- The Washington Times - Tuesday, December 2, 2008


Cheney, Gonzales indictments dismissed

RAYMONDVILLE, Texas | A judge has dismissed the indictments brought by a South Texas prosecutor against Vice President Dick Cheney and former Attorney General Alberto R. Gonzales.

Administrative Judge Manuel Banales ruled Monday that eight indictments, including those involving Mr. Cheney and Mr. Gonzales, were improperly returned by a Willacy County grand jury last month. The indictments against Mr. Cheney and Mr. Gonzales centered on the purported abuse of inmates at private prisons in the county.

Judge Banales ruled that five of the indictments against two district judges, two special prosecutors and the district clerk connected to an investigation of Willacy County District Attorney Juan Angel Guerra were unlawful because Mr. Guerra was the purported victim and the person presenting the cases.

Judge Banales earlier survived a recusal motion brought by Mr. Guerra. Judge Banales then dismissed an indictment against state Sen. Eddie Lucio Jr. that accused the Brownsville Democrat of corruption.


Governors lobby for federal help

Facing severe cutbacks in state services as the recession deepens, the nation’s governors pressed their case on Capitol Hill on Monday, asking for at least $40 billion to help pay for health care for the poor and disabled.

The governors also are pressing for as much as $136 billion worth of infrastructure projects such as road and bridge repairs as the Democrat-led Congress and President-elect Barack Obama prepare economic-recovery legislation that Mr. Obama hopes to sign immediately upon taking office.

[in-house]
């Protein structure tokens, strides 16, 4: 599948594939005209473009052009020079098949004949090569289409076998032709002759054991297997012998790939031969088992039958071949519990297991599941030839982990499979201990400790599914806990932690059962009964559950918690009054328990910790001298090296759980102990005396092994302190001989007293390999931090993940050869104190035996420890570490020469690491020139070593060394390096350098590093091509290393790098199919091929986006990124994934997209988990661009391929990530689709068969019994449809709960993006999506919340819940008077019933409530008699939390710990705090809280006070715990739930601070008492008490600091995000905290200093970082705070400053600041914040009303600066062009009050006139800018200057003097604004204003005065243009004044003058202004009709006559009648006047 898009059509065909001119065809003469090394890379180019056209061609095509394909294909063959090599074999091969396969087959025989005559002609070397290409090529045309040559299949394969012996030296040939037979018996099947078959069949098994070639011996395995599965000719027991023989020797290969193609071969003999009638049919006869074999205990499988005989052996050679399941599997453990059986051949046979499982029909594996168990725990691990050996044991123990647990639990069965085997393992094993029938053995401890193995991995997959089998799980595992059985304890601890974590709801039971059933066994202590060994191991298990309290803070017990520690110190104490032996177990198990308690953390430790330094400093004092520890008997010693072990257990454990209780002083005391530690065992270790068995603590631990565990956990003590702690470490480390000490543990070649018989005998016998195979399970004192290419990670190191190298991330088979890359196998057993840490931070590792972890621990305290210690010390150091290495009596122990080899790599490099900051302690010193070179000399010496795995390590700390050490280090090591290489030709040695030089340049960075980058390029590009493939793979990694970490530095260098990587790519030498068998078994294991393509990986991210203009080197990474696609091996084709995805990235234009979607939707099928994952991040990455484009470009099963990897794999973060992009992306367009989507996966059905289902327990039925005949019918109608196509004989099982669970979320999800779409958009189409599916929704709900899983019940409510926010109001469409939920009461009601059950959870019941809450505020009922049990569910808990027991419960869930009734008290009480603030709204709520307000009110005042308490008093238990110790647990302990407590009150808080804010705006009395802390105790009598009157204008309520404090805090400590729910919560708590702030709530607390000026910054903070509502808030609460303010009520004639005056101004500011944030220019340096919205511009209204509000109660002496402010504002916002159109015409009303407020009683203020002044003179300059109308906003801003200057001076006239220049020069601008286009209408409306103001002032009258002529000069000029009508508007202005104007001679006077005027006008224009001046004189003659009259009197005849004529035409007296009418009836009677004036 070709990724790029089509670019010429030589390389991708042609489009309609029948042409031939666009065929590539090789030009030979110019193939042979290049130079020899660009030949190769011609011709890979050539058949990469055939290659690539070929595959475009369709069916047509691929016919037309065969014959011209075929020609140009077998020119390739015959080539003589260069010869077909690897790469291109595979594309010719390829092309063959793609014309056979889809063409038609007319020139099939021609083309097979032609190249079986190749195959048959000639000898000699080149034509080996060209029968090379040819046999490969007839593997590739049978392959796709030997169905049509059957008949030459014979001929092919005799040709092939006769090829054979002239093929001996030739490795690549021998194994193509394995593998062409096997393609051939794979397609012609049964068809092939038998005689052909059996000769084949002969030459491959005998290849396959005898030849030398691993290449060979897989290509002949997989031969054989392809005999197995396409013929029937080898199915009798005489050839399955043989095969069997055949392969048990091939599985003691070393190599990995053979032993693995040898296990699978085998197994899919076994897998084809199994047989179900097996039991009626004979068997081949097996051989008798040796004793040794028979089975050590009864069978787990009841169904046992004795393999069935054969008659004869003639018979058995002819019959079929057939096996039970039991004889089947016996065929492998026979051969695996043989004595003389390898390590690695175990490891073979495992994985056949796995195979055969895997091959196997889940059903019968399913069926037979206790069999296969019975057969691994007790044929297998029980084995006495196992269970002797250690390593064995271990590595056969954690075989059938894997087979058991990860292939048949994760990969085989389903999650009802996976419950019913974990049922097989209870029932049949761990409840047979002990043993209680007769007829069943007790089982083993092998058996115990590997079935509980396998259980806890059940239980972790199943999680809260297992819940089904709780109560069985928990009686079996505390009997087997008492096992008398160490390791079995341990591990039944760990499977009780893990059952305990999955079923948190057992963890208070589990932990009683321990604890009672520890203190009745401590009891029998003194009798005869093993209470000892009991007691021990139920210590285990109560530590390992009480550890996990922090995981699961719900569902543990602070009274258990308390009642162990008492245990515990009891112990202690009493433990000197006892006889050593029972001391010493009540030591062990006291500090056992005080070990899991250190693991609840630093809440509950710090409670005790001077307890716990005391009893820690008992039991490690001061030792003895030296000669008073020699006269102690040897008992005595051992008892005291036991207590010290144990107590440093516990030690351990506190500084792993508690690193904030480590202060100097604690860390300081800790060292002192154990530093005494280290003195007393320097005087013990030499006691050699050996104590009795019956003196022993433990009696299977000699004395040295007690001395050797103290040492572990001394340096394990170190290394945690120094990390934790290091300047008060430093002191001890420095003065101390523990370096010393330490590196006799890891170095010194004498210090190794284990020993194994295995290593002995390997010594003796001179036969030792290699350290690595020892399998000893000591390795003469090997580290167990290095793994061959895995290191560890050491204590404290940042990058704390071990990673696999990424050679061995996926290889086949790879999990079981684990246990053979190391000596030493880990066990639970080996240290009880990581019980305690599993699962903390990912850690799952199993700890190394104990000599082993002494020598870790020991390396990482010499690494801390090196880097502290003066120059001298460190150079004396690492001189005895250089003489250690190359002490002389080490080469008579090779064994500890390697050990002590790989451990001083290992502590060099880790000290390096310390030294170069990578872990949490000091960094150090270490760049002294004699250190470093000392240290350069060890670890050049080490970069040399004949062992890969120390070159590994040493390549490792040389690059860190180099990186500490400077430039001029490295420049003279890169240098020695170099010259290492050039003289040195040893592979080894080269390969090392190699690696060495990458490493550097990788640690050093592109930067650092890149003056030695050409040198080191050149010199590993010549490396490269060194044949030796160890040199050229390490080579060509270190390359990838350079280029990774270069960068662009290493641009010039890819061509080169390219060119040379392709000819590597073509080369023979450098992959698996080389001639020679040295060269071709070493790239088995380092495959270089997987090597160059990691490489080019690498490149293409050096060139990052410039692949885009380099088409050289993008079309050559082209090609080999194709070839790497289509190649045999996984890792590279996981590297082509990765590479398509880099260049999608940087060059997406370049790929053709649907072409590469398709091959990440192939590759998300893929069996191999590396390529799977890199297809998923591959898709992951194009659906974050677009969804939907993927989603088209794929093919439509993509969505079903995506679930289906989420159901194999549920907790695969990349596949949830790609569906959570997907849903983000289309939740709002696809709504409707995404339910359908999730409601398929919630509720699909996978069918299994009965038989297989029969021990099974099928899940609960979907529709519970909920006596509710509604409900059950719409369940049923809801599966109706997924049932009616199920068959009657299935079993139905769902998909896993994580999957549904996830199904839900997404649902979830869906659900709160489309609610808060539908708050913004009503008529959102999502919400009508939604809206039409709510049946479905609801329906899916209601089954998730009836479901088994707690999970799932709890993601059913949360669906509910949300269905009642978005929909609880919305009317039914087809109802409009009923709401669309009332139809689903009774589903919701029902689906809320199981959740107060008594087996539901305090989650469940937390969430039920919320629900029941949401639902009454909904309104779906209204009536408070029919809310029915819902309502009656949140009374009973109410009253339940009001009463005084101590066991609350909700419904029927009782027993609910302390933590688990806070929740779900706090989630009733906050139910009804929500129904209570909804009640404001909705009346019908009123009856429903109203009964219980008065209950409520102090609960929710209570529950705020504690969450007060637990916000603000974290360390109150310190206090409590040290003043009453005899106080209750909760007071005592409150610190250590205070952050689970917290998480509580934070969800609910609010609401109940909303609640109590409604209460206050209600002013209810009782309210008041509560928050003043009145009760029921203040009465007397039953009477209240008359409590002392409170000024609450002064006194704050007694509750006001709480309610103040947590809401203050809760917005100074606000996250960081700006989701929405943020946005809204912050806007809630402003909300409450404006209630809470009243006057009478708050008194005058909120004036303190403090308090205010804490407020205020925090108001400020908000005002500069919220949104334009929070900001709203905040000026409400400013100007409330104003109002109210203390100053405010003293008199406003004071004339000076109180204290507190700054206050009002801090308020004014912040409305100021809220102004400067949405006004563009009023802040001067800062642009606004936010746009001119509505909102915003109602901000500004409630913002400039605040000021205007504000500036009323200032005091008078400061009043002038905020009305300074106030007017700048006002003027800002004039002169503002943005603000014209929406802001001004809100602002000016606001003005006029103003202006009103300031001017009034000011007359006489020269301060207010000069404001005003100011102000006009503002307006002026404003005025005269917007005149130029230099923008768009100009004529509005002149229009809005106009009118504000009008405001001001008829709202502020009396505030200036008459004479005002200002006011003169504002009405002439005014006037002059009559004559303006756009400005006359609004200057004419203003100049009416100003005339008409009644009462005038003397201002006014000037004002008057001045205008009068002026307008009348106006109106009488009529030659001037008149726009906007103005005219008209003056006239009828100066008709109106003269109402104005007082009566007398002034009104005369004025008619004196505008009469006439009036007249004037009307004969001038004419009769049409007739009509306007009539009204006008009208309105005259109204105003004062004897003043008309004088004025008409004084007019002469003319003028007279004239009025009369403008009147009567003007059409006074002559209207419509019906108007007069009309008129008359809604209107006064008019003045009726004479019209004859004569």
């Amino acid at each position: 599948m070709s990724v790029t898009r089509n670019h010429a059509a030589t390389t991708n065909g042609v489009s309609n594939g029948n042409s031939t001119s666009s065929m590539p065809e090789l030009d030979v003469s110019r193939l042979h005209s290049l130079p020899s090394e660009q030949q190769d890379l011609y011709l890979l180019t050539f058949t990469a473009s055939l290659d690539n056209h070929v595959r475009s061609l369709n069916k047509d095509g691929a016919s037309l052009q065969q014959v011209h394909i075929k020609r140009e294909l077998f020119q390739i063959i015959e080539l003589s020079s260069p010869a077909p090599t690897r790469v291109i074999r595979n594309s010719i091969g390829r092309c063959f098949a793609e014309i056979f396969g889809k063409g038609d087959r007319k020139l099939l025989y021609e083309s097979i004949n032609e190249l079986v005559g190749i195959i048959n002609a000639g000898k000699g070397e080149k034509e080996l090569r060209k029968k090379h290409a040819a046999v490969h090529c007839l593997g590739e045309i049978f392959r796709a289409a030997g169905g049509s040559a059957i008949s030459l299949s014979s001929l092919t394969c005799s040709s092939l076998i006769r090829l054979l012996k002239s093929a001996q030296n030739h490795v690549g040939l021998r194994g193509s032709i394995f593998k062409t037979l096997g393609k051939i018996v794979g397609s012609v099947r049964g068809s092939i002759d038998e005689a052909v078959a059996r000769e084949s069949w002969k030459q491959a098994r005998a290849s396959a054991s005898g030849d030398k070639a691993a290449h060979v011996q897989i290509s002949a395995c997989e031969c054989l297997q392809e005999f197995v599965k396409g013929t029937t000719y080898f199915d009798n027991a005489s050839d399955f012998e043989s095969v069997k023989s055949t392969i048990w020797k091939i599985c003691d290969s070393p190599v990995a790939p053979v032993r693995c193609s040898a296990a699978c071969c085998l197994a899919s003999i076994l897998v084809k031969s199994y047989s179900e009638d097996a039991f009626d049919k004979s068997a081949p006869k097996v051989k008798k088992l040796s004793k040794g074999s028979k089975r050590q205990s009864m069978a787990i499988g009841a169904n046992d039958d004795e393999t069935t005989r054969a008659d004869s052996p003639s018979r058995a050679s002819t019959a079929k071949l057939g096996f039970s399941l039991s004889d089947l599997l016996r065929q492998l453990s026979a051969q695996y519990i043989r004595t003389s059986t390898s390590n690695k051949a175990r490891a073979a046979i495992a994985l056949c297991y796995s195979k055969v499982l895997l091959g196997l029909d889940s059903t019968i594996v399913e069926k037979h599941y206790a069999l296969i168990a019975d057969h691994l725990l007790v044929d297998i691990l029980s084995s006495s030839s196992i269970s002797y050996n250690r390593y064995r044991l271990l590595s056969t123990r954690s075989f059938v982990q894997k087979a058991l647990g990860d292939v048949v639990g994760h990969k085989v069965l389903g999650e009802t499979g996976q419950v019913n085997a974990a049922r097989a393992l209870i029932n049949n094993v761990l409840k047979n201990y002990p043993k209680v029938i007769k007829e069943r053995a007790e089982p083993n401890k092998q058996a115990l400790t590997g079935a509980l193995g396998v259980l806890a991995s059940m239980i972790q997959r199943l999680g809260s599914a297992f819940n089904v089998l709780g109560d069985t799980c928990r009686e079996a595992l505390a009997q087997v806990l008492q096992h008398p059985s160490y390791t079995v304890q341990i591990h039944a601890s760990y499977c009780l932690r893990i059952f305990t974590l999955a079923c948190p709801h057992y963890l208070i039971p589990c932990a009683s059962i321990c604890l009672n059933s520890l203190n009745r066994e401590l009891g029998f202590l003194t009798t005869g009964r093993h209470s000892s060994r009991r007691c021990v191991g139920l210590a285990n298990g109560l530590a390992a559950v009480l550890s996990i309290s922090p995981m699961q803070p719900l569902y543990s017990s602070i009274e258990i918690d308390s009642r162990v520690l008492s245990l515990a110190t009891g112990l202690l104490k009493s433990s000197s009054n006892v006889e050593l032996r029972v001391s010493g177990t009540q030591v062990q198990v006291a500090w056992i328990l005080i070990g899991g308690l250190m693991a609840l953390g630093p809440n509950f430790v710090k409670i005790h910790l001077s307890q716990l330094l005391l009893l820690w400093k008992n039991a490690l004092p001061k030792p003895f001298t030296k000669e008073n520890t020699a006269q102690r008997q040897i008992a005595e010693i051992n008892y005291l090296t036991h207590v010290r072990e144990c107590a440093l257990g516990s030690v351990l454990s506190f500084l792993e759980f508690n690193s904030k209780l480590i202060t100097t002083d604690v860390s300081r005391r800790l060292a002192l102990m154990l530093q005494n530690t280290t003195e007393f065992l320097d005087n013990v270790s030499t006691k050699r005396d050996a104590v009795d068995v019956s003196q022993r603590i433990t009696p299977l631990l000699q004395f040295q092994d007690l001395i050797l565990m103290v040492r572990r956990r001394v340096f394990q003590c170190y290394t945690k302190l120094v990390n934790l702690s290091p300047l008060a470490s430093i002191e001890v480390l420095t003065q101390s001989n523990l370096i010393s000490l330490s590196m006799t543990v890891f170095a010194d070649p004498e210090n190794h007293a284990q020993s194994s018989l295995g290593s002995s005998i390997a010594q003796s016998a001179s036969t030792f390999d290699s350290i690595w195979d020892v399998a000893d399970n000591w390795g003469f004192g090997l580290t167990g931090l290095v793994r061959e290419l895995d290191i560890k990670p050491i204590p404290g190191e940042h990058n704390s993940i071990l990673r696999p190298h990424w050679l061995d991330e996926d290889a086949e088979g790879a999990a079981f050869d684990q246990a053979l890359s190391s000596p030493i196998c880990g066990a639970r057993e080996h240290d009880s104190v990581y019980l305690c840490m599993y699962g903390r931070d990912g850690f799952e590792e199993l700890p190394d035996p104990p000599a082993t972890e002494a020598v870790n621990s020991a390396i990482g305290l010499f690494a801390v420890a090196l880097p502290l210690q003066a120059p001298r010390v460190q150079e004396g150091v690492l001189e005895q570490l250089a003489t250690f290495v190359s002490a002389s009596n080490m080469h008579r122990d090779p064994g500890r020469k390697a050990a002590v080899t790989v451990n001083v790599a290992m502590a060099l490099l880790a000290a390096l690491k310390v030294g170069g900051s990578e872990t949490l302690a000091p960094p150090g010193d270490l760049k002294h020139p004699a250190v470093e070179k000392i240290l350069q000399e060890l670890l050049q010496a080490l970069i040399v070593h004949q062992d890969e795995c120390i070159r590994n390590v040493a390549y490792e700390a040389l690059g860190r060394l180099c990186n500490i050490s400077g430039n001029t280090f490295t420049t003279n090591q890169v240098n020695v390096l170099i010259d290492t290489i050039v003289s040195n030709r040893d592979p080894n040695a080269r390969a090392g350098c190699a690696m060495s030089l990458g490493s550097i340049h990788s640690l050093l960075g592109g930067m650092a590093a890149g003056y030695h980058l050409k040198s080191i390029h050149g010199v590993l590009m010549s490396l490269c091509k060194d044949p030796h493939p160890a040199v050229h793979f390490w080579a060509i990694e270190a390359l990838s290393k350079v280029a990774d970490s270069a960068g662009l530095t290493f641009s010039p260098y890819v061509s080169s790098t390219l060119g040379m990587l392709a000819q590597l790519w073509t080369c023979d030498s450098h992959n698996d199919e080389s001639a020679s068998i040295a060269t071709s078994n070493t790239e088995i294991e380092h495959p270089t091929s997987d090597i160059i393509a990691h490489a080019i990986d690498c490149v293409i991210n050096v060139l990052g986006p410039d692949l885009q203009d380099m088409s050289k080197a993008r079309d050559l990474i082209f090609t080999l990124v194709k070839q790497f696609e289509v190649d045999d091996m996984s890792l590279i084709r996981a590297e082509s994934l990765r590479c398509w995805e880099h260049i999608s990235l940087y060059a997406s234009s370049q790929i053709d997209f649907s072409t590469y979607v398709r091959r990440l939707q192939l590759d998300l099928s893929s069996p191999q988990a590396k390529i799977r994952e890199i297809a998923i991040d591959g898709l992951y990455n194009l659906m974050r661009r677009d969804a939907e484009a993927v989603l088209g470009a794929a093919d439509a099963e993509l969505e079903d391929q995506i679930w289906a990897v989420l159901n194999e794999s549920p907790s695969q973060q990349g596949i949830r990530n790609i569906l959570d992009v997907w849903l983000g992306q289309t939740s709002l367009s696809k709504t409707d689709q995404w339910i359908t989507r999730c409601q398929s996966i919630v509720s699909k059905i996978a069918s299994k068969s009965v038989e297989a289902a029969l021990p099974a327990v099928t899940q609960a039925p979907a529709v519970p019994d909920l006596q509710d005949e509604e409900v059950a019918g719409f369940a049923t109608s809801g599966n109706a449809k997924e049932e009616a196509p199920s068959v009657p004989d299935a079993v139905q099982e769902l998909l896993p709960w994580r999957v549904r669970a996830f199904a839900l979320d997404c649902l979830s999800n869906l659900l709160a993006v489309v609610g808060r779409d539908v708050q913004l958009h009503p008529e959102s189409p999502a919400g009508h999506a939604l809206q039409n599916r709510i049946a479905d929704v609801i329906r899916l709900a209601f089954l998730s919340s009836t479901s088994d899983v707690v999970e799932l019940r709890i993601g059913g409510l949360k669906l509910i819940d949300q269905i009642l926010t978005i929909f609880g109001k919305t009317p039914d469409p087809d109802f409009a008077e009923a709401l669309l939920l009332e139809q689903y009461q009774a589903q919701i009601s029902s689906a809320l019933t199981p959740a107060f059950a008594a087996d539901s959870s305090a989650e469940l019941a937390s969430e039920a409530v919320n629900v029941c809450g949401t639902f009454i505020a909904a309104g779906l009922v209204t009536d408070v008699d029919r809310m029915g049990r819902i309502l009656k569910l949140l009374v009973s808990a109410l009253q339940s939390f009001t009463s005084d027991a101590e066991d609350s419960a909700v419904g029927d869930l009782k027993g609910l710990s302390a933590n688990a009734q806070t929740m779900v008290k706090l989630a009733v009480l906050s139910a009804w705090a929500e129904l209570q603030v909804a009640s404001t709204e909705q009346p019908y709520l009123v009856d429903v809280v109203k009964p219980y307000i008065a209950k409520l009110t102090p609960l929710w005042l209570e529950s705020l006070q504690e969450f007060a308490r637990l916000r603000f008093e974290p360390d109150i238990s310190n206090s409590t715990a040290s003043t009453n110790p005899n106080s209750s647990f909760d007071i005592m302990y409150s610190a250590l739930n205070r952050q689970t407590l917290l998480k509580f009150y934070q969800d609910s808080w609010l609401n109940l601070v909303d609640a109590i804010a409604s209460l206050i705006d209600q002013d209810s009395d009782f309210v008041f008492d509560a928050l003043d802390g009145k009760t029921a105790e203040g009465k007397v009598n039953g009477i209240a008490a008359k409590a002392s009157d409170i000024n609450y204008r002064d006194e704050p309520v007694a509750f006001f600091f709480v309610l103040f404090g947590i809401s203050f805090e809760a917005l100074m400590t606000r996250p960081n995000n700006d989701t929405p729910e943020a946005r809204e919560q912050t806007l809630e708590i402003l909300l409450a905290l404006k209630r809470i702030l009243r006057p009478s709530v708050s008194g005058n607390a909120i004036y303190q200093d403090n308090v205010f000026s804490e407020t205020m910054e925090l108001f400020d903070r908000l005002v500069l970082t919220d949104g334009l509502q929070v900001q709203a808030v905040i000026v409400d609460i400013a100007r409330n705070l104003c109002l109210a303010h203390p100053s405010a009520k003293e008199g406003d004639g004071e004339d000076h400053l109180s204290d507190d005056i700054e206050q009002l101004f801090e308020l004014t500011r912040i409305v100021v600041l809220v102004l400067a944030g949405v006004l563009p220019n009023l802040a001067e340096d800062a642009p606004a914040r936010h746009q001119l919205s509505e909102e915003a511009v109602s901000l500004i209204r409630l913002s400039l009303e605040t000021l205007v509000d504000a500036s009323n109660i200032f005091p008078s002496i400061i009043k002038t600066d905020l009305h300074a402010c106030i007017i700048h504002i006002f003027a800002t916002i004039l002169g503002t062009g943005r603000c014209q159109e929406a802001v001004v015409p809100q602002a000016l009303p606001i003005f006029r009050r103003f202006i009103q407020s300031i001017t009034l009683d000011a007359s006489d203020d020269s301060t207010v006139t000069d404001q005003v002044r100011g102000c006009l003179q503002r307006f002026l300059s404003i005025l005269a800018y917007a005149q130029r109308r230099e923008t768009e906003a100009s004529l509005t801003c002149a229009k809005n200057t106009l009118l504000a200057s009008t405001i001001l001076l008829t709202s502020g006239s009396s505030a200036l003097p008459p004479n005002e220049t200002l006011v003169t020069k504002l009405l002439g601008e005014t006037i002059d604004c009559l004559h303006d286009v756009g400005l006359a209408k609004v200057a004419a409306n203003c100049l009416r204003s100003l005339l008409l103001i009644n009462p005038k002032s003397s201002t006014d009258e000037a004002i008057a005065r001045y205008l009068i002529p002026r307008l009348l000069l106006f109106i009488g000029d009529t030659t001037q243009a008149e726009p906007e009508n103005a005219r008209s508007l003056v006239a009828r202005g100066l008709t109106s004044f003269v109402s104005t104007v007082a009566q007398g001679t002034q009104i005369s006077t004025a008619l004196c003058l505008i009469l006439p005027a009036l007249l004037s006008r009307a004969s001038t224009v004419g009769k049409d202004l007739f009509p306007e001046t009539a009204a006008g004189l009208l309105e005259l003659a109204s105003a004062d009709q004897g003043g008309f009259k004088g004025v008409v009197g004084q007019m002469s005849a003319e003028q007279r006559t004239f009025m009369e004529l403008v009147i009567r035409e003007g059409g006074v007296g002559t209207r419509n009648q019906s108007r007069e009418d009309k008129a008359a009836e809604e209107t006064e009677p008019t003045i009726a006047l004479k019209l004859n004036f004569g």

Mr. Obama will meet with the governors Tuesday at a National Governors Association meeting in Philadelphia.

In advance, Govs. Edward G. Rendell, Pennsylvania Democrat, and Jim Douglas, Vermont Republican, who head the governors’ group, met with House Speaker Nancy Pelosi on Monday to discuss the parameters of the evolving measure, which could total $500 billion, said Senate Majority Leader Harry Reid, Nevada Democrat.

“Without federal help … what we will have to do is just make continuing cuts and/or raise taxes, both of which would have a further deleterious effect on our states’ economy,” Mr. Rendell told reporters. “We simply need help.”


Cantor names chief deputy whip

Incoming House Republican Whip Eric Cantor of Virginia on Monday selected Rep. Kevin McCarthy of California to serve as his chief deputy whip for the 111th Congress, which begins in January.

The House Republican chief deputy whip is the primary assistant to the whip, the party’s main vote counter in the chamber. The position also is the highest appointed post within the House Republican Conference.

“I look forward to working with Kevin and the entire Republican conference to serve as the check and balance to the power of Speaker [Nancy] Pelosi and President-elect [Barack] Obama and to work with the majority to move America forward,” said Mr. Cantor.